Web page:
Great post. This has been a subject that affects me on many levels.

  3. Jeff says:

    Interesting how we most always approach these problems of expenses by how to reduce the cost.

    There is another option – increasing the income. There are many more options here than most people take the time or believe are available.

    The internet has opened new worlds to people and where there is a will, there is a way.

    Yes the govt could have a program in place to cover these costs for you, but that really only means that we all will get to pay for it and is that really what we all want? Unfortunately the commercials would lead you to believe that there is a great clamor for global coverage. Most people I talk too, Obama voters included, just shake their head and bemoan another govt fiasco waiting to happen.

    Jeff

  4. bill says:

    Why not negotiate the $2,500? If you’re shopping in a grocery store, and they labeled the produce with incorrect price, they’ll honor whatever price you saw on the label. You should at least get some discounts given the estimate errors by the doctor office. :-)

    Also, regarding getting insurance for self-employed people, have you checked any trade associations, local chamber of commerce, etc? I heard that sometime you could get “group discount” for health insurance if you belong to certain trade associations/non-profits/alumni association/etc.

    It’s scary to hear your story. I’m thinking about starting my own business one day. My wife is stay-home mother. After reading your blog post, I start researching insurance options for self-employed. Unless I hire a few people and make my company eligible for “small group health insurance”, the options for self-employed are pretty limited.

  5. bill says:

    Re: “What’s funny, it’s not Healthcare that has failed, the care in most cases is extraordinary”.

    I totally disagree with this statement.

    I lived in multiple countries. The doctors/nurses/medical professionsls in the United States are not better. In some cases, it’s much worse.

    Examples:
    1) my wife had a routine skin condition. It was mis-diagnosed by 4 doctors, including 2 specialists. It’s funny — when we talked to our OBGYN, she immediately pointed out the problem. In the end, we went to the specialist who was one of the best doctor in the area (according to a survey), and he immediately identified the problem.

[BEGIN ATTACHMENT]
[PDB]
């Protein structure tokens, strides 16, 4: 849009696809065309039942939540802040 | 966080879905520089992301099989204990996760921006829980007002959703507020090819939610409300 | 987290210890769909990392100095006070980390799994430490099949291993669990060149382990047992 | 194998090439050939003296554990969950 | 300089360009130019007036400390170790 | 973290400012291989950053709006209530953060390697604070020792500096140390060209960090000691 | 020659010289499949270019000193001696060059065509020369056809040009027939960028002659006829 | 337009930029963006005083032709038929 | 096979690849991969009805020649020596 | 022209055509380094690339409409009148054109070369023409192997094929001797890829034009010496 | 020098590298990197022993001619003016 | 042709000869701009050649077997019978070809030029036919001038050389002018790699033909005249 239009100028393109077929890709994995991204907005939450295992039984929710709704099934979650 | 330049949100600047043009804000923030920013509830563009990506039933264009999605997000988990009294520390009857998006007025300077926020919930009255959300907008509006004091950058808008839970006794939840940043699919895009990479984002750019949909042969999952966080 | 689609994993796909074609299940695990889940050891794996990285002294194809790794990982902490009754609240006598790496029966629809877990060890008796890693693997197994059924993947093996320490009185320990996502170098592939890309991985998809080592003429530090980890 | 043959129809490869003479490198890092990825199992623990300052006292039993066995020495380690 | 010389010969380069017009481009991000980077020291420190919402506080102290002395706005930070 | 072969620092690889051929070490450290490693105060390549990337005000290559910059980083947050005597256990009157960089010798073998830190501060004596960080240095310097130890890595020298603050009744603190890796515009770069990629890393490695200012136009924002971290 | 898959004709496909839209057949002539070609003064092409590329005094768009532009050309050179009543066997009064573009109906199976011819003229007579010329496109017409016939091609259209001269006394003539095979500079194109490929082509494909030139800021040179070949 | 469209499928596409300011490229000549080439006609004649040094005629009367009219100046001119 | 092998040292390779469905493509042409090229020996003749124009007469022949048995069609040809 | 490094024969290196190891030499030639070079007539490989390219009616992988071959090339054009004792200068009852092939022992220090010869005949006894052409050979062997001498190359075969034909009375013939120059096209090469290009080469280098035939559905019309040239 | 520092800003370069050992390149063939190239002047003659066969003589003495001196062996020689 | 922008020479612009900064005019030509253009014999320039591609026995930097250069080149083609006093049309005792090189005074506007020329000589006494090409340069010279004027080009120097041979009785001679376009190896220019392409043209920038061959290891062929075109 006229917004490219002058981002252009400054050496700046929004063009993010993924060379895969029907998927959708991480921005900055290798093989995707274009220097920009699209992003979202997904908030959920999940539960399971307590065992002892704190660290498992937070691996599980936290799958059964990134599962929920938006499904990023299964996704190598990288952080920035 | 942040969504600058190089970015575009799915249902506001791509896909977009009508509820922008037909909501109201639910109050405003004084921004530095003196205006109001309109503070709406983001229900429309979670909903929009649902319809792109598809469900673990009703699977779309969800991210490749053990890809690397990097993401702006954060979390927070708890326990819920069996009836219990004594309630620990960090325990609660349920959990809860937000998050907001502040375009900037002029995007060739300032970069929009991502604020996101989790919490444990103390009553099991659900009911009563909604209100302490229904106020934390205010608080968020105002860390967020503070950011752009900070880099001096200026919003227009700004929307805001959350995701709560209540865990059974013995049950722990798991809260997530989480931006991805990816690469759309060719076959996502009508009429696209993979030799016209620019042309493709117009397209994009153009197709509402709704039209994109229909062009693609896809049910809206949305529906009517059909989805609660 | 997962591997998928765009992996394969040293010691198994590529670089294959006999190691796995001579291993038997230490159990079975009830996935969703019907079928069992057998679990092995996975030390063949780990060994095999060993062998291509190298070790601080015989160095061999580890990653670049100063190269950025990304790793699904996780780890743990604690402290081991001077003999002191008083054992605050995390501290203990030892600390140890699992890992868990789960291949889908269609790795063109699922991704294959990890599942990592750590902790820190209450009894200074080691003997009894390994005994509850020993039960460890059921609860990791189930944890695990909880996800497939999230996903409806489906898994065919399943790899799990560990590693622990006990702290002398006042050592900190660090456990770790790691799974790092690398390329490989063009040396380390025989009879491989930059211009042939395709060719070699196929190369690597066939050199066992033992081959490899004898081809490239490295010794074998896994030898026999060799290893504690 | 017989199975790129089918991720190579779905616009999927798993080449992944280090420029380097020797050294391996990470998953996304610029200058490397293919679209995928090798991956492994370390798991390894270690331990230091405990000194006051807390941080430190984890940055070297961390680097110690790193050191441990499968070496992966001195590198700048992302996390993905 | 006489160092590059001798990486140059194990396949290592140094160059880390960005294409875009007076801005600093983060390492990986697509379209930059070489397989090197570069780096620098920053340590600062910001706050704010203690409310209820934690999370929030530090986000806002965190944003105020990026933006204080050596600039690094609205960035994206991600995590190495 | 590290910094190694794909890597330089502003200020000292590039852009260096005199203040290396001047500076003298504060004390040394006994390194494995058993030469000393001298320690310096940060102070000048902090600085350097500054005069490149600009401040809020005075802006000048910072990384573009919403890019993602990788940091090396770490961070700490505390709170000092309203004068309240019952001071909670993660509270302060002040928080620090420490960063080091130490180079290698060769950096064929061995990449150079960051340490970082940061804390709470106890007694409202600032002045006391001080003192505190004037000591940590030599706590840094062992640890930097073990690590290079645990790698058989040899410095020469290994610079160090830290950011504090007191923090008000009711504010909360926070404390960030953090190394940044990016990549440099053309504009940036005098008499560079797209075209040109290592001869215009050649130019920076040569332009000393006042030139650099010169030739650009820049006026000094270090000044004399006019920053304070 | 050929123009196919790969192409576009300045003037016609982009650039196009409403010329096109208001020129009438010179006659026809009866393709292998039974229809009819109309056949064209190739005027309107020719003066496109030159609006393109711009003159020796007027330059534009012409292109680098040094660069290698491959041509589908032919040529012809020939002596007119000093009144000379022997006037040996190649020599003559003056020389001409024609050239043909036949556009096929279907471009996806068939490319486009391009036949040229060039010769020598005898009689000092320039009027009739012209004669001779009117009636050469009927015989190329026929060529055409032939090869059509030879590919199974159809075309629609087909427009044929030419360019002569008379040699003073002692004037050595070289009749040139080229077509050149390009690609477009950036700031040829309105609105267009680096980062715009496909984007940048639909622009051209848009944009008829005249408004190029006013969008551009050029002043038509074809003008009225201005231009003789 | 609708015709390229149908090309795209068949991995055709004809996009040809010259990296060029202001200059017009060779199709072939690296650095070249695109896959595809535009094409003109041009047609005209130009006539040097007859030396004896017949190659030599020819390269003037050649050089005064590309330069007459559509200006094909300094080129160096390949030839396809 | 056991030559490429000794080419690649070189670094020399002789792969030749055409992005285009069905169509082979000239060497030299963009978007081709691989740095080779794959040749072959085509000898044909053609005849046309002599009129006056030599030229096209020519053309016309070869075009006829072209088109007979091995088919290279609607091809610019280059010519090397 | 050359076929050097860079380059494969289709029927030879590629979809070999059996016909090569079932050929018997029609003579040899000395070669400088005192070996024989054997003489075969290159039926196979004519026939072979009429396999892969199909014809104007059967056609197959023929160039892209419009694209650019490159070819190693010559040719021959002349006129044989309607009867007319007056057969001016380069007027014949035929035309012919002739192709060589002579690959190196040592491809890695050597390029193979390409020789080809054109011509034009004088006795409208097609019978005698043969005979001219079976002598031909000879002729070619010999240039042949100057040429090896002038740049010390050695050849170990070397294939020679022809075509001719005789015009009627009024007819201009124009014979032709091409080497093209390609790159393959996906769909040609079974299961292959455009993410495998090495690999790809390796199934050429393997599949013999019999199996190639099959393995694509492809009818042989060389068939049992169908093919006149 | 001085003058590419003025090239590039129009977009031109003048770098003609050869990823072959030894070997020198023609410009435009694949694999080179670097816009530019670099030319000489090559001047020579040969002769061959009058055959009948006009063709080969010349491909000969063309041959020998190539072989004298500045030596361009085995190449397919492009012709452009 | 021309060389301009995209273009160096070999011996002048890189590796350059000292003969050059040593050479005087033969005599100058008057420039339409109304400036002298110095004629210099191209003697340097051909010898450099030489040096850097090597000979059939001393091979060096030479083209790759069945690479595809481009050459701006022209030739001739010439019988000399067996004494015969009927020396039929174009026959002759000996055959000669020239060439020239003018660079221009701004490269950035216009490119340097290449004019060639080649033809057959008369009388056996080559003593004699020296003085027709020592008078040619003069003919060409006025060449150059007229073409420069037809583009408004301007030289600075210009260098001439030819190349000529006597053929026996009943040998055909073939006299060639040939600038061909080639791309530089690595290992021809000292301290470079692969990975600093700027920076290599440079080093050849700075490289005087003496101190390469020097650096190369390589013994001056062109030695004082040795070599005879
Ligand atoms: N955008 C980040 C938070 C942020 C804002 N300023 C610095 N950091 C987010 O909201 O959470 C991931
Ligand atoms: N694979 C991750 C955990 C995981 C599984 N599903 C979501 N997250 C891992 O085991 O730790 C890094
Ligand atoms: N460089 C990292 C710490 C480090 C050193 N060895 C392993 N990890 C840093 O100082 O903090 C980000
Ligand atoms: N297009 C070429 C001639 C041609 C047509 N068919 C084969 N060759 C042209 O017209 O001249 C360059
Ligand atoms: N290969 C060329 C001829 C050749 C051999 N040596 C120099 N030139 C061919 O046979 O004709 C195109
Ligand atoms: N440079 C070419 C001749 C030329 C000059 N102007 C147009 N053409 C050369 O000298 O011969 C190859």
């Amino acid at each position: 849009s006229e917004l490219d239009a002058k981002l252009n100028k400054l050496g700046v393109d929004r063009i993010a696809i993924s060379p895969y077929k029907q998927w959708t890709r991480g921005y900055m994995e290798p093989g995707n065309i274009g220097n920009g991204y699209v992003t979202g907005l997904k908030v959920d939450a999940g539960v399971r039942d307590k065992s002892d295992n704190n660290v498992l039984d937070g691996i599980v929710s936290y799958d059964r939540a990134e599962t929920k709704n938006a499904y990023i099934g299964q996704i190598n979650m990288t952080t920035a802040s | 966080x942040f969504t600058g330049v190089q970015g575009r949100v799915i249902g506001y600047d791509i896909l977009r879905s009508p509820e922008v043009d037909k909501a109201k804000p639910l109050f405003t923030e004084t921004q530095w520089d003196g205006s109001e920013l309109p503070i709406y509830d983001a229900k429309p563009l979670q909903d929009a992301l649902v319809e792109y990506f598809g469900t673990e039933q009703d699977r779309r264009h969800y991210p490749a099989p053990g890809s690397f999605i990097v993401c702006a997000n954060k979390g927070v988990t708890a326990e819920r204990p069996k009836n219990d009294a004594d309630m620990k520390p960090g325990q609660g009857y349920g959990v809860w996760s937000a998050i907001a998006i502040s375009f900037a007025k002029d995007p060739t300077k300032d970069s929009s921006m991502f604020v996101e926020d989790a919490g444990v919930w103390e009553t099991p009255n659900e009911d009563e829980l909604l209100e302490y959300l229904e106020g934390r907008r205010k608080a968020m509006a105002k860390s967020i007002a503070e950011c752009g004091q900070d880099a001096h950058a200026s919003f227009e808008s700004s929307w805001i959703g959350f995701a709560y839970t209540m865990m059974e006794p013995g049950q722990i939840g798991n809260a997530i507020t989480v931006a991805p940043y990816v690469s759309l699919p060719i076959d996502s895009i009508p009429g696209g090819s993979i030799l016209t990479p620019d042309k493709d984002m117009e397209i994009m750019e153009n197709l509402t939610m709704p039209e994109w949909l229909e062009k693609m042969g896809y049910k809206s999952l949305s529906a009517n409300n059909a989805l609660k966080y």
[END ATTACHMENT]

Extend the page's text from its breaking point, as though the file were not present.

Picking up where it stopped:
2) My son went to this hospital for a blood draw. They poked him five times. Finally, they got the blood, but they spilled the bottle! Another time, they poked him 3 times. We went home, and got a call. They’ve accidentally leaked air into the blood draw. We had to drive back.

    When I was single and didn’t see doctor often, I too had the misconception that doctors/nurses in the US are the best. Now, with a family and little ones, we see doctors quite often. If there is one lesson I learn, it is not to trust doctors. As a patient, research as much as you can. do all of your homework. You get to control your own treatment process.

  6. Thom Allen says:

    @bill – never said they were the best, only that I had received exceptional care when it was needed most. Are there problems, oh yeah, they far outweigh the good things. But it’s all we have. If another country has better healthcare providers, more power to them.

    Also, when you say I shouldn’t trust Doctors, thats kind of a misguided statement don’t you think? You make Doctors out to be evil and untrustworthy. I’ve been seeing the same Doctor for over 10 years. He knows me. I trust him. Is he perfect? Heck no. But neither am I.

    If I do as you say and not trust Doctors, how could I ever have control over my own treatment, unless I administer it myself? That’s ridiculous.

  7. Jeff says:

    One other thought about insurance.

    If you and your family are basically healthy, you can self insure for the run of the mill, day to day expenses and locate a catastrophic care policy. These cover major expenses such as the surgery you are discussing in the original note.

    Very few of us use any where near the amount that is going into the pot for insurance. We are basically covering the unhealthy, many of whom are now paying for the unhealthy life style that is so prevalent in our country.

    The other thing that always bothers me about doctors and dentists is they are forced to reduce their rates for their insurance patients and pass the rest of their costs on to their other patients, many of whom have been loyal to them for many years.

    Jeff

  8. [...] insurance company told us to do.  But without insurance, it is different. What we learned was we could negotiate with the hospital and pay 50% LESS than before (as long as we paid the 50% in cash, before we left).  Did you know you could save thousands on a [...]